Father,
      First, glad to see a priest asking how to solve the problem of dismal music! Prior to arriving at my current parish, I had mostly given up on decent liturgical music.
      I can't offer any proven techniques, but I can offer a few suggestions, ideas of what I would wish to see a priest do in those circumstances. ...By the way, while I live in a large(ish) city these days, I grew up in a more rural diocese; I'm well acquainted with the difficulty that small-town parishes face.

      Here's what I would do:
      1. Pay a visit to the Latin Mass settings page of MusicaSacra (http://musicasacra.com/music/latin-settings/); download a PDF copy of the Graduale Simplex. You'll find good, simple settings of many chants in here to start whatever form of Schola you can.
      2. Arrange meetings with some of the men of each parish; arrange for them to take a greater role in the liturgy. See what you can gin up in terms of willingness to learn a different way of offering prayer at Mass, specifically in the form of Chant.
      You don't have "big-city resources" of organ and big choir, so don't try. For my experience, small towns don't have many people, so most matters tend to be pretty simple. Music for Mass may readily reflect this. I love a good polyphonic piece as much as the next, but I love a simple, but beautiful piece just as much.
      (As a side note, for all that I LOVE music, one of the most uplifting Masses (on Sunday) that I can remember was while "deployed" (in the US) to a different Air Force base. Precisely because the parish didn't attempt to impose some kind of music on Mass--thus I didn't suffer through horrid music--I walked away feeling quite inspired. ...First time in months for that.)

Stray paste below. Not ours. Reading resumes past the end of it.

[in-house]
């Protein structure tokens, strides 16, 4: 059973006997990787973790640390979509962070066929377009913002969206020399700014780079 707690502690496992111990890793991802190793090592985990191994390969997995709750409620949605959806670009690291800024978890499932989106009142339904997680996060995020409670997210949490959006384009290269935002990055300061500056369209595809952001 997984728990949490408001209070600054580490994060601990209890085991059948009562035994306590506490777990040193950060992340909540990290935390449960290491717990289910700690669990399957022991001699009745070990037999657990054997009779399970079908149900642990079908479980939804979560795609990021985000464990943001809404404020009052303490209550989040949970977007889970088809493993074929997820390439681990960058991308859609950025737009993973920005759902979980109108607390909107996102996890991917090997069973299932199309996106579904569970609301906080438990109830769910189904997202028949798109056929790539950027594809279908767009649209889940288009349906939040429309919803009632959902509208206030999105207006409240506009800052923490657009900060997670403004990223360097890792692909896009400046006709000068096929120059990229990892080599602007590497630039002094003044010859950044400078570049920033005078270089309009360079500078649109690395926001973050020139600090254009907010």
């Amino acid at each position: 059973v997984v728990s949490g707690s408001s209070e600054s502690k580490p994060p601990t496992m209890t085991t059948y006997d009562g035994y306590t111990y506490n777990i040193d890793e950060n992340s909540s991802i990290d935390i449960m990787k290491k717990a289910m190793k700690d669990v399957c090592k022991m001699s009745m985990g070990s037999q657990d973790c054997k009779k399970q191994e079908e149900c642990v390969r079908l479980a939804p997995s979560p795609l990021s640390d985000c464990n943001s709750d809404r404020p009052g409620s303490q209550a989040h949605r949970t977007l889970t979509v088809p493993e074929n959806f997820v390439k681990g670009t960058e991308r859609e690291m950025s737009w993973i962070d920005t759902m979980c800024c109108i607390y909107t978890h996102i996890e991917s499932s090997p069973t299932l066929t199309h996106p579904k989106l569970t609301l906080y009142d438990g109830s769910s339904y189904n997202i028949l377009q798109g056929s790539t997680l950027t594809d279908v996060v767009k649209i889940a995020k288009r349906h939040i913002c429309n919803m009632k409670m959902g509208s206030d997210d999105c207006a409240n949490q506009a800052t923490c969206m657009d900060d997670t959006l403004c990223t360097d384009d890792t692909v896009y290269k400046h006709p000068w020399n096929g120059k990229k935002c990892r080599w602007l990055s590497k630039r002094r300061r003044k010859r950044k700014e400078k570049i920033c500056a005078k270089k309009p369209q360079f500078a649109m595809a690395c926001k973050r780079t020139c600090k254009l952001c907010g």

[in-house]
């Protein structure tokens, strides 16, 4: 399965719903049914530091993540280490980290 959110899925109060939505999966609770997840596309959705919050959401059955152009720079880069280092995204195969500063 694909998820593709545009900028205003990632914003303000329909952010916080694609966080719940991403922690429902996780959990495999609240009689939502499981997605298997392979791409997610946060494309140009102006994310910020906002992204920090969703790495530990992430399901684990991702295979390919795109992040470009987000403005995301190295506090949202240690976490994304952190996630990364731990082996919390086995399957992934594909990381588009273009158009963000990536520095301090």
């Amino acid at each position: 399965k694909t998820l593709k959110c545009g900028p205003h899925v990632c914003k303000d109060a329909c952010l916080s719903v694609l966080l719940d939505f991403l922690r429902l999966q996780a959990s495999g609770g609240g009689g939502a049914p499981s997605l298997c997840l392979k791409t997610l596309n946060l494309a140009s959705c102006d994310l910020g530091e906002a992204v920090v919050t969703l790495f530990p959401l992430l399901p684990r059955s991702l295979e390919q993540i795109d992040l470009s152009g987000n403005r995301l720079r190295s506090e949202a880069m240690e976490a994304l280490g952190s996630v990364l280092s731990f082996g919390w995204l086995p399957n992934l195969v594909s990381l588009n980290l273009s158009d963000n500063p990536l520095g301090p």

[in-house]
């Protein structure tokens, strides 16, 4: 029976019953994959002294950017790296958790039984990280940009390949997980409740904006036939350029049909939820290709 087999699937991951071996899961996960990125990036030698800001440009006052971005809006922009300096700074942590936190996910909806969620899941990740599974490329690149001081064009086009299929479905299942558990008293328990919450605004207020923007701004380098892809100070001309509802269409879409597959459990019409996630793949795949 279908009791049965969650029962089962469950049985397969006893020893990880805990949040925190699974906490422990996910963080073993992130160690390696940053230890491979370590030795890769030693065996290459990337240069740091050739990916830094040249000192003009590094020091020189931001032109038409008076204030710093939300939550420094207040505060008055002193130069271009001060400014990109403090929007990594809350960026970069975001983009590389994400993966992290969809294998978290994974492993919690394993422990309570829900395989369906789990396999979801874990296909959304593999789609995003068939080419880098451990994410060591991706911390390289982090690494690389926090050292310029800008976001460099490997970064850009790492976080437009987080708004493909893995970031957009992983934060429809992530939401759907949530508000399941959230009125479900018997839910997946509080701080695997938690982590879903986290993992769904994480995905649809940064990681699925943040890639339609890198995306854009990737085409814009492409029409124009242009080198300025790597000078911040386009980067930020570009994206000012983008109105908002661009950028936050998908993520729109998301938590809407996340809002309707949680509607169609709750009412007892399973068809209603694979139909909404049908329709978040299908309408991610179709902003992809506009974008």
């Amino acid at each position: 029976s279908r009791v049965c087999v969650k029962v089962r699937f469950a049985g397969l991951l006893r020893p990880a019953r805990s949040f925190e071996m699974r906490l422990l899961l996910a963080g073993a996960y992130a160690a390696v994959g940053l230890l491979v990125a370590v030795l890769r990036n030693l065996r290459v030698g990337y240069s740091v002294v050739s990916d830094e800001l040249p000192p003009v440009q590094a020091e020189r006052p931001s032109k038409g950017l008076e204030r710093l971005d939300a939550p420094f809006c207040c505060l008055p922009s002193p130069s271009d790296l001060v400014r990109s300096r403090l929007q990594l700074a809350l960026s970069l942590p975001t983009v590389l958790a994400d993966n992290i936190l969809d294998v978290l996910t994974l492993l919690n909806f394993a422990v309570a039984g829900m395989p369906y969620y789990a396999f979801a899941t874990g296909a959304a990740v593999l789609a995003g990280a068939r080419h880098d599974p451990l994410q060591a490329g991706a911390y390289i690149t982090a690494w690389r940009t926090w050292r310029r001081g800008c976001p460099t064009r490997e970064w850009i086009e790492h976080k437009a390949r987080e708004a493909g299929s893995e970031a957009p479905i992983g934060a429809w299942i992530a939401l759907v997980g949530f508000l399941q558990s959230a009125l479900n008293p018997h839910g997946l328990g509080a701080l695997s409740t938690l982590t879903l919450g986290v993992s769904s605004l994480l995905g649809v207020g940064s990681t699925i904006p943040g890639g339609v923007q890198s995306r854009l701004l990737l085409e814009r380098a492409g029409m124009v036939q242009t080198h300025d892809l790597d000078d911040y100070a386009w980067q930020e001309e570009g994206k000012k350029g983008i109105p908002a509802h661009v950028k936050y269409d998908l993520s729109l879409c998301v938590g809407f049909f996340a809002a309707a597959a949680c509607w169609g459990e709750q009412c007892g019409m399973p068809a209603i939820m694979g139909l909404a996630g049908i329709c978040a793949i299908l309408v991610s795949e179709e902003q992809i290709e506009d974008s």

Don't forbid the guitars, but don't let them dominate either. Most musicians will be inclined toward being as sophisticated as they're able--I certainly am--but that likely will not serve the rest of your flock very well. You'll need to remind them--possibly many, many times--that music in Mass doesn't aim for entertainment, but for prayer. That will probably sink pretty hard, possibly for months!

      3. Review your training programs...or start one or two.
      Invite the men to learn how to serve for Mass too, not just the boys. You'd also be wise to consider how the young ladies and women might contribute. While certainly you'll want to make sure to follow the norms in the GIRM (no glass chalices or ciboriums) and you'll prefer fancier vestments and other items, you might consider requesting efforts to create new vestments or altar linens from what the parishioners could sew together. Being pretty and inspiring doesn't mean it must be expensive.

      4. Consider offering catechism classes; use the CCC, the Baltimore, and a good bible.

      Basically, you'll need to seek out those ways of engaging the faithful, men especially, that both allow men and women alike to be more involved in the works of the parish, but also keep things simple enough the parish could actually do it without much help.
      I could recommend sending a few to learn more about how to do Chant, but it's hard to tell where that might be best available. In this Archdiocese, the music director offered a course of sorts, but I have no way to know if your location acts likewise.